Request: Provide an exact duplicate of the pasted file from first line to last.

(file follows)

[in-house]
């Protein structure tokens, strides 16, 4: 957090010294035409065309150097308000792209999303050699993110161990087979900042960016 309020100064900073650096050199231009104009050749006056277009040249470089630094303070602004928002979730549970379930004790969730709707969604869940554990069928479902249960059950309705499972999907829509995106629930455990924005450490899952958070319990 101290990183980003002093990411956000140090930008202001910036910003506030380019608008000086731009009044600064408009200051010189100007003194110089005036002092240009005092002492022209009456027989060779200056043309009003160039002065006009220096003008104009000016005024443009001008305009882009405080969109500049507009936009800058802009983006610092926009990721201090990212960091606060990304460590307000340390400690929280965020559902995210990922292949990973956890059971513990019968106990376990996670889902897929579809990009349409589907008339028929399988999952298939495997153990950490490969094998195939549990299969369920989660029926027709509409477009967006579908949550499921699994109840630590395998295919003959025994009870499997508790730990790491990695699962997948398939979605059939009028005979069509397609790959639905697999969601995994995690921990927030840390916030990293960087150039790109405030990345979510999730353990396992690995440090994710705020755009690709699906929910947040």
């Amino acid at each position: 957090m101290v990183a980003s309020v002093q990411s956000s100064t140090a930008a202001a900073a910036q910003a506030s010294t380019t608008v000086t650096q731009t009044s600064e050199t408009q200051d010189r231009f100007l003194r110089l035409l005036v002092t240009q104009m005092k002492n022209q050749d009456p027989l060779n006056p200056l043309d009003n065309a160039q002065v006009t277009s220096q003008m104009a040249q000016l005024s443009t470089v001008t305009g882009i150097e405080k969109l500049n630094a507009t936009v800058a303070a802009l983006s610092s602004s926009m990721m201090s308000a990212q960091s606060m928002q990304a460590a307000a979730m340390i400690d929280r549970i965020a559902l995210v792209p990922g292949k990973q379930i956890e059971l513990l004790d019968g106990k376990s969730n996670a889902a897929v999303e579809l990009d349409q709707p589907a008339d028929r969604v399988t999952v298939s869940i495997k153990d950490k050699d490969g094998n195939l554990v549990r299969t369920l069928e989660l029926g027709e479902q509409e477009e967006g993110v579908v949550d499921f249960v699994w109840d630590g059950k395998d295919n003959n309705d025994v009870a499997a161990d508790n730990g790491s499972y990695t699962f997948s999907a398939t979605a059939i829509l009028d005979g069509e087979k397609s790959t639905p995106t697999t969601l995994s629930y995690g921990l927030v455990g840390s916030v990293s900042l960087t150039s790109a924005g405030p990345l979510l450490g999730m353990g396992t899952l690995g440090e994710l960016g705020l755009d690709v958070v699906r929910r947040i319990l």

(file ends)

[in-house]
């Protein structure tokens, strides 16, 4: 957090010294035409065309150097308000792209999303050699993110161990087979900042960016 309020100064900073650096050199231009104009050749006056277009040249470089630094303070602004928002979730549970379930004790969730709707969604869940554990069928479902249960059950309705499972999907829509995106629930455990924005450490899952958070319990 101290990183980003002093990411956000140090930008202001910036910003506030380019608008000086731009009044600064408009200051010189100007003194110089005036002092240009005092002492022209009456027989060779200056043309009003160039002065006009220096003008104009000016005024443009001008305009882009405080969109500049507009936009800058802009983006610092926009990721201090990212960091606060990304460590307000340390400690929280965020559902995210990922292949990973956890059971513990019968106990376990996670889902897929579809990009349409589907008339028929399988999952298939495997153990950490490969094998195939549990299969369920989660029926027709509409477009967006579908949550499921699994109840630590395998295919003959025994009870499997508790730990790491990695699962997948398939979605059939009028005979069509397609790959639905697999969601995994995690921990927030840390916030990293960087150039790109405030990345979510999730353990396992690995440090994710705020755009690709699906929910947040």
């Amino acid at each position: 957090m101290v990183a980003s309020v002093q990411s956000s100064t140090a930008a202001a900073a910036q910003a506030s010294t380019t608008v000086t650096q731009t009044s600064e050199t408009q200051d010189r231009f100007l003194r110089l035409l005036v002092t240009q104009m005092k002492n022209q050749d009456p027989l060779n006056p200056l043309d009003n065309a160039q002065v006009t277009s220096q003008m104009a040249q000016l005024s443009t470089v001008t305009g882009i150097e405080k969109l500049n630094a507009t936009v800058a303070a802009l983006s610092s602004s926009m990721m201090s308000a990212q960091s606060m928002q990304a460590a307000a979730m340390i400690d929280r549970i965020a559902l995210v792209p990922g292949k990973q379930i956890e059971l513990l004790d019968g106990k376990s969730n996670a889902a897929v999303e579809l990009d349409q709707p589907a008339d028929r969604v399988t999952v298939s869940i495997k153990d950490k050699d490969g094998n195939l554990v549990r299969t369920l069928e989660l029926g027709e479902q509409e477009e967006g993110v579908v949550d499921f249960v699994w109840d630590g059950k395998d295919n003959n309705d025994v009870a499997a161990d508790n730990g790491s499972y990695t699962f997948s999907a398939t979605a059939i829509l009028d005979g069509e087979k397609s790959t639905p995106t697999t969601l995994s629930y995690g921990l927030v455990g840390s916030v990293s900042l960087t150039s790109a924005g405030p990345l979510l450490g999730m353990g396992t899952l690995g440090e994710l960016g705020l755009d690709v958070v699906r929910r947040i319990l």